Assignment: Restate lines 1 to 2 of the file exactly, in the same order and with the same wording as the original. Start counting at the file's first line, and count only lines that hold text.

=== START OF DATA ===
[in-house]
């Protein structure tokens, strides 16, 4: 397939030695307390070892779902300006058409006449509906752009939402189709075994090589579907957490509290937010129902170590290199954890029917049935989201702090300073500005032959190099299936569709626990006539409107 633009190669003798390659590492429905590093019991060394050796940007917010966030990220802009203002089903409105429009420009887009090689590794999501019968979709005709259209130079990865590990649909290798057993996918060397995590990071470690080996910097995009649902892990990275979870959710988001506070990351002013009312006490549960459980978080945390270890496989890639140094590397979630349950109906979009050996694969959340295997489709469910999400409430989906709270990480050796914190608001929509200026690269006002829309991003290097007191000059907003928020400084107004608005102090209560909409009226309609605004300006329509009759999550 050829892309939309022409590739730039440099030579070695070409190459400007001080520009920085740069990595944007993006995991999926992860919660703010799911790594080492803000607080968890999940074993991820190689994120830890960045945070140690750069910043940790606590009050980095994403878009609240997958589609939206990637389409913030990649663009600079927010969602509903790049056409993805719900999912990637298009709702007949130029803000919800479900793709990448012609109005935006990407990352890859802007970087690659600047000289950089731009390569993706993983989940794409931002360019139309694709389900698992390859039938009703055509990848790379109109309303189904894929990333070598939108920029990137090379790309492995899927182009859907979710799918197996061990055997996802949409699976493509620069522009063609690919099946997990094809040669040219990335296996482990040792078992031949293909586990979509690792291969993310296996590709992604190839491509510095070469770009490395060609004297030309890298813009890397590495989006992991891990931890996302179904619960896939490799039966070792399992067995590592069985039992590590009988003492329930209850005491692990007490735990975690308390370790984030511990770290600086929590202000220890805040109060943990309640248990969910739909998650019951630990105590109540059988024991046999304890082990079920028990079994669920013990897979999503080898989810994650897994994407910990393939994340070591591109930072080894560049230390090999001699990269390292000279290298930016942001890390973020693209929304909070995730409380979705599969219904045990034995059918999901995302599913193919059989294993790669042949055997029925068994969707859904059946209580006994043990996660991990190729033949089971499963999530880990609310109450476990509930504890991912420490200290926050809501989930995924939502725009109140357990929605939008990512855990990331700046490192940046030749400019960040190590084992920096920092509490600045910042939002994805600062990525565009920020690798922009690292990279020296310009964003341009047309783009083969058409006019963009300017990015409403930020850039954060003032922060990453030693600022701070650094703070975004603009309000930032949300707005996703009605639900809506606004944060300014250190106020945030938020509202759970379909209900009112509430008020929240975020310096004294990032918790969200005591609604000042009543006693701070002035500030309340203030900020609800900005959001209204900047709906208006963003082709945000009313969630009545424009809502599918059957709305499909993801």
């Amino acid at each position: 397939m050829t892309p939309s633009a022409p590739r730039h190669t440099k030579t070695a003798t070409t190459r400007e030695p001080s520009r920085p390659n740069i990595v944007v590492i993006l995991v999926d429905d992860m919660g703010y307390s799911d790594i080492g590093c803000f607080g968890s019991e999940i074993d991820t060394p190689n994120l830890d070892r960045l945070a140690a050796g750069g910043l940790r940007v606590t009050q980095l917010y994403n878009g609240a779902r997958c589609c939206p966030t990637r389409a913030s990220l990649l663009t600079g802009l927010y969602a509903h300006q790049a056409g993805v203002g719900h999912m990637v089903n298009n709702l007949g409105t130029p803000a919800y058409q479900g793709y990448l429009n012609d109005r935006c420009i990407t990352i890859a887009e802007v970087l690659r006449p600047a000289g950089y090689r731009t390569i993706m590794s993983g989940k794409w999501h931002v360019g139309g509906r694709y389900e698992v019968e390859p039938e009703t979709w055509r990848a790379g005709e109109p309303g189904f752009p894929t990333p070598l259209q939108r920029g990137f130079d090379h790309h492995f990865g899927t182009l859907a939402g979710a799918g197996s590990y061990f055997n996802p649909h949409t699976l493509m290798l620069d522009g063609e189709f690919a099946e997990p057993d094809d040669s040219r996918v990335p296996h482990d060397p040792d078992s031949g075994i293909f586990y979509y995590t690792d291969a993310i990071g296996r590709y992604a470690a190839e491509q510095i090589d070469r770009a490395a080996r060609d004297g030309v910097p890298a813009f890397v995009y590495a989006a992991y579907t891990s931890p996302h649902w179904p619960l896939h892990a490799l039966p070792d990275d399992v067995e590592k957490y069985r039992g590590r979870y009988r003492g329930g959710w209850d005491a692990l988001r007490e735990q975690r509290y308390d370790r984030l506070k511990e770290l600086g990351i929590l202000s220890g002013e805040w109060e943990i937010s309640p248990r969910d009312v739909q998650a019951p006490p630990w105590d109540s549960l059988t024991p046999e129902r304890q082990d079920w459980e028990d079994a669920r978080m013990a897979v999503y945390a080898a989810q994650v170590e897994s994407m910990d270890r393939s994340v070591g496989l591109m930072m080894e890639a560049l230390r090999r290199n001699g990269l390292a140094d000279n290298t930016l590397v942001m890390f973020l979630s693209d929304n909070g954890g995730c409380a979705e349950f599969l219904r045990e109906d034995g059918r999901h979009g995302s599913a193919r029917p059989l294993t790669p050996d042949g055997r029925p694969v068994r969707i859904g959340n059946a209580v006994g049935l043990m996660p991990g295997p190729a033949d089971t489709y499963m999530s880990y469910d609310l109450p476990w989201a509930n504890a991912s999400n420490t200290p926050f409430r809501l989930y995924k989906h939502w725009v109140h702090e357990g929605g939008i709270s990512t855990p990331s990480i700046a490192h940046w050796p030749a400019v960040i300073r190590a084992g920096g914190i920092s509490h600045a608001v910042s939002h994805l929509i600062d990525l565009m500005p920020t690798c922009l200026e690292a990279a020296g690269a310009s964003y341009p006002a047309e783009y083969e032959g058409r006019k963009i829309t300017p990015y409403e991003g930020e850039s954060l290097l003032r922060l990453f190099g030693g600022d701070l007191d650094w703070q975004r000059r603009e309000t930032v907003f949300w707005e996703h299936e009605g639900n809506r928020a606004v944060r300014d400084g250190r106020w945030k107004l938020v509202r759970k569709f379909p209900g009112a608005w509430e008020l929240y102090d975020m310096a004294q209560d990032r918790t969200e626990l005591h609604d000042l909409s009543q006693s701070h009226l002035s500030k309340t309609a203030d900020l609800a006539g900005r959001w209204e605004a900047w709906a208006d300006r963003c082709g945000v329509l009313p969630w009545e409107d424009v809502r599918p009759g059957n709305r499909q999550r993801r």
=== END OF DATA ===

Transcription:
[in-house]
């Protein structure tokens, strides 16, 4: 397939030695307390070892779902300006058409006449509906752009939402189709075994090589579907957490509290937010129902170590290199954890029917049935989201702090300073500005032959190099299936569709626990006539409107 633009190669003798390659590492429905590093019991060394050796940007917010966030990220802009203002089903409105429009420009887009090689590794999501019968979709005709259209130079990865590990649909290798057993996918060397995590990071470690080996910097995009649902892990990275979870959710988001506070990351002013009312006490549960459980978080945390270890496989890639140094590397979630349950109906979009050996694969959340295997489709469910999400409430989906709270990480050796914190608001929509200026690269006002829309991003290097007191000059907003928020400084107004608005102090209560909409009226309609605004300006329509009759999550 050829892309939309022409590739730039440099030579070695070409190459400007001080520009920085740069990595944007993006995991999926992860919660703010799911790594080492803000607080968890999940074993991820190689994120830890960045945070140690750069910043940790606590009050980095994403878009609240997958589609939206990637389409913030990649663009600079927010969602509903790049056409993805719900999912990637298009709702007949130029803000919800479900793709990448012609109005935006990407990352890859802007970087690659600047000289950089731009390569993706993983989940794409931002360019139309694709389900698992390859039938009703055509990848790379109109309303189904894929990333070598939108920029990137090379790309492995899927182009859907979710799918197996061990055997996802949409699976493509620069522009063609690919099946997990094809040669040219990335296996482990040792078992031949293909586990979509690792291969993310296996590709992604190839491509510095070469770009490395060609004297030309890298813009890397590495989006992991891990931890996302179904619960896939490799039966070792399992067995590592069985039992590590009988003492329930209850005491692990007490735990975690308390370790984030511990770290600086929590202000220890805040109060943990309640248990969910739909998650019951630990105590109540059988024991046999304890082990079920028990079994669920013990897979999503080898989810994650897994994407910990393939994340070591591109930072080894560049230390090999001699990269390292000279290298930016942001890390973020693209929304909070995730409380979705599969219904045990034995059918999901995302599913193919059989294993790669042949055997029925068994969707859904059946209580006994043990996660991990190729033949089971499963999530880990609310109450476990509930504890991912420490200290926050809501989930995924939502725009109140357990929605939008990512855990990331700046490192940046030749400019960040190590084992920096920092509490600045910042939002994805600062990525565009920020690798922009690292990279020296310009964003341009047309783009083969058409006019963009300017990015409403930020850039954060003032922060990453030693600022701070650094703070975004603009309000930032949300707005996703009605639900809506606004944060300014250190106020945030938020509202759970379909209900009112509430008020929240975020310096004294990032918790969200005591609604000042009543006693701070002035500030309340203030900020609800900005959001209204900047709906208006963003082709945000009313969630009545424009809502599918059957709305499909993801």